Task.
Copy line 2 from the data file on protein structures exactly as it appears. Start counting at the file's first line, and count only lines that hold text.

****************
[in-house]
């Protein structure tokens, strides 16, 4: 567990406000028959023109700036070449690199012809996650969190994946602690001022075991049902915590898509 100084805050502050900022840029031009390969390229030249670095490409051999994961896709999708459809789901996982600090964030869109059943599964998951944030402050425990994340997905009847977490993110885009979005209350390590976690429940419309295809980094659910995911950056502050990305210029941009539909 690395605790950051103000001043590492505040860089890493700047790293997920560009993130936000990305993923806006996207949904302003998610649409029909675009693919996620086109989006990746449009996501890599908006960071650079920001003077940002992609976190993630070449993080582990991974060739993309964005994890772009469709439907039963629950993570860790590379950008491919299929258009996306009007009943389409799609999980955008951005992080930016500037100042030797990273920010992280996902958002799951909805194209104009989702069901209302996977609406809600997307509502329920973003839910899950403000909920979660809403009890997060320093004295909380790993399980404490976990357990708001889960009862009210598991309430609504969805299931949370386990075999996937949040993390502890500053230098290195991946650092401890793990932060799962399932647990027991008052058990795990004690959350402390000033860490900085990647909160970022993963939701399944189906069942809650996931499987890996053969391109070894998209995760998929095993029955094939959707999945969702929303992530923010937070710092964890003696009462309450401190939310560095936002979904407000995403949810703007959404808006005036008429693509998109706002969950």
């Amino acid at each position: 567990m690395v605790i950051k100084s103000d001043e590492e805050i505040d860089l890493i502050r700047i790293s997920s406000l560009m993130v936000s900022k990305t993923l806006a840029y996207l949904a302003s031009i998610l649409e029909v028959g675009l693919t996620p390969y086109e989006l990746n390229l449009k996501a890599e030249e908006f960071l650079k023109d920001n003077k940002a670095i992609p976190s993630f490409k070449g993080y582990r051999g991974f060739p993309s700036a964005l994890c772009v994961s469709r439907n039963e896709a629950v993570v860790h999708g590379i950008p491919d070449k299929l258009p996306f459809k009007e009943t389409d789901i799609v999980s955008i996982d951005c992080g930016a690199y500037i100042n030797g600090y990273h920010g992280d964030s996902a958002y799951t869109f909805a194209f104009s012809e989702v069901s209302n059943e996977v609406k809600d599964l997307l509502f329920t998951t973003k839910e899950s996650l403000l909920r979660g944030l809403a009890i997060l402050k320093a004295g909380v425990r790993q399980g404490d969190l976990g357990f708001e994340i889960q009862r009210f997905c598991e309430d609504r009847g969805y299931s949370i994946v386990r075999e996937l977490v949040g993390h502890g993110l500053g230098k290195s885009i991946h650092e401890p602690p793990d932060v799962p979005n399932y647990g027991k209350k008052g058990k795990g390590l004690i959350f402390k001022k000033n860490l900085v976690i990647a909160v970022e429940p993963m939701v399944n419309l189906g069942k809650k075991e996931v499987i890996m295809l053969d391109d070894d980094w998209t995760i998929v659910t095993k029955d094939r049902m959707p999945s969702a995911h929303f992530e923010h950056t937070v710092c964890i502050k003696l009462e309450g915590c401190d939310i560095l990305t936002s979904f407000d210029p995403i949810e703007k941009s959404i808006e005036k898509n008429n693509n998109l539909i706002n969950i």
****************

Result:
């Protein structure tokens, strides 16, 4: 567990406000028959023109700036070449690199012809996650969190994946602690001022075991049902915590898509 100084805050502050900022840029031009390969390229030249670095490409051999994961896709999708459809789901996982600090964030869109059943599964998951944030402050425990994340997905009847977490993110885009979005209350390590976690429940419309295809980094659910995911950056502050990305210029941009539909 690395605790950051103000001043590492505040860089890493700047790293997920560009993130936000990305993923806006996207949904302003998610649409029909675009693919996620086109989006990746449009996501890599908006960071650079920001003077940002992609976190993630070449993080582990991974060739993309964005994890772009469709439907039963629950993570860790590379950008491919299929258009996306009007009943389409799609999980955008951005992080930016500037100042030797990273920010992280996902958002799951909805194209104009989702069901209302996977609406809600997307509502329920973003839910899950403000909920979660809403009890997060320093004295909380790993399980404490976990357990708001889960009862009210598991309430609504969805299931949370386990075999996937949040993390502890500053230098290195991946650092401890793990932060799962399932647990027991008052058990795990004690959350402390000033860490900085990647909160970022993963939701399944189906069942809650996931499987890996053969391109070894998209995760998929095993029955094939959707999945969702929303992530923010937070710092964890003696009462309450401190939310560095936002979904407000995403949810703007959404808006005036008429693509998109706002969950």